Opinion #168 – 11/06/1970 (48-70)
confidences, disclosure, estate, secrets
Topic: Confidential Communications
Digest: Obligation of lawyer of executor-client misappropriating estate assets depends on whether restitution is made
Code: Canon 4; EC 4-1, 4-2, 4-4; DR 4-101(B) and (C); DR 7-102 (B) (1)
A lawyer is retained by an executor for an estate to handle the legal work involved in administering the estate. While preparing the accounting to be filed with the surrogate’s court, the lawyer discovers an apparent misappropriation of funds belonging to the estate. In response to questions from the lawyer, the executor admits the misappropriation. The lawyer advises the executor that he must reimburse the estate. The executor agrees to do so and makes full restitution before filing his accounting with the surrogate’s court. Now that restitution has been made, is the lawyer under any obligation to inform the surrogate of the executor’s wrongdoing?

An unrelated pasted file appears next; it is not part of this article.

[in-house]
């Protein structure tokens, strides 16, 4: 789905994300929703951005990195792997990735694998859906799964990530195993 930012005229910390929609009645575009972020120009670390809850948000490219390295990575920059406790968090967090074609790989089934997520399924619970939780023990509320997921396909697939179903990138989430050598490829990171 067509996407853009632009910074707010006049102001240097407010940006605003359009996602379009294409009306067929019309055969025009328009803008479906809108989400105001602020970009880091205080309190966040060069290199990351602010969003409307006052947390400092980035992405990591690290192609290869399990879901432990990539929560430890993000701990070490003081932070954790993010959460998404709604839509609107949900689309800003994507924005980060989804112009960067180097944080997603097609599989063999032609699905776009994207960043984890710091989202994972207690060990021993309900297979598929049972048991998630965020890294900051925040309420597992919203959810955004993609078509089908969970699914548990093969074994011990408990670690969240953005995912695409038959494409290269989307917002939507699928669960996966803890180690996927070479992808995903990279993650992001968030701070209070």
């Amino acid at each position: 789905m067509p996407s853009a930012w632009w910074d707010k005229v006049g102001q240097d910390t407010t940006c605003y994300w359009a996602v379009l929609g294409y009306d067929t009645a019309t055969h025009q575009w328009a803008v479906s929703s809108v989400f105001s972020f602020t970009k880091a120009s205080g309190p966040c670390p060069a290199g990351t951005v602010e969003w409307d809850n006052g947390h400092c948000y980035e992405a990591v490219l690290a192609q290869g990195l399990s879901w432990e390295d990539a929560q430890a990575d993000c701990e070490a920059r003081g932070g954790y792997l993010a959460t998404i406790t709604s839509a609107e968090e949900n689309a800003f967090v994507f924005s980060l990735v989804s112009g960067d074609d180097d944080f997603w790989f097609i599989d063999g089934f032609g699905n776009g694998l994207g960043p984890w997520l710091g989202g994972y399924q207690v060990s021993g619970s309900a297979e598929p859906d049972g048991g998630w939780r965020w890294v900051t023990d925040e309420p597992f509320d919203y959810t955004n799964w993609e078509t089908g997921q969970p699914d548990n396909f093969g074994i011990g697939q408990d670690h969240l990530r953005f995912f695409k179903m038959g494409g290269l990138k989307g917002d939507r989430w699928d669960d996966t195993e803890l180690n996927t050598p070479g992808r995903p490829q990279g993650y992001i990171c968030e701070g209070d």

Once full restitution has been made, the obligation to preserve the confidences and secrets of the client, imposed by Canon 4, EC 4-1 and 4-4, and DR 4-101(B), precludes the lawyer from revealing the executor’s wrongdoing. A lawyer may properly disclose confidences and secrets of a client only under the mandate of a specific disciplinary rule, such as DR 7-102 (B) (1) [refusal to rectify a fraud], or in the circumstances specified in EC 4-2 [consent of client or required by law], and DR 4-101(C) [intention to commit a crime].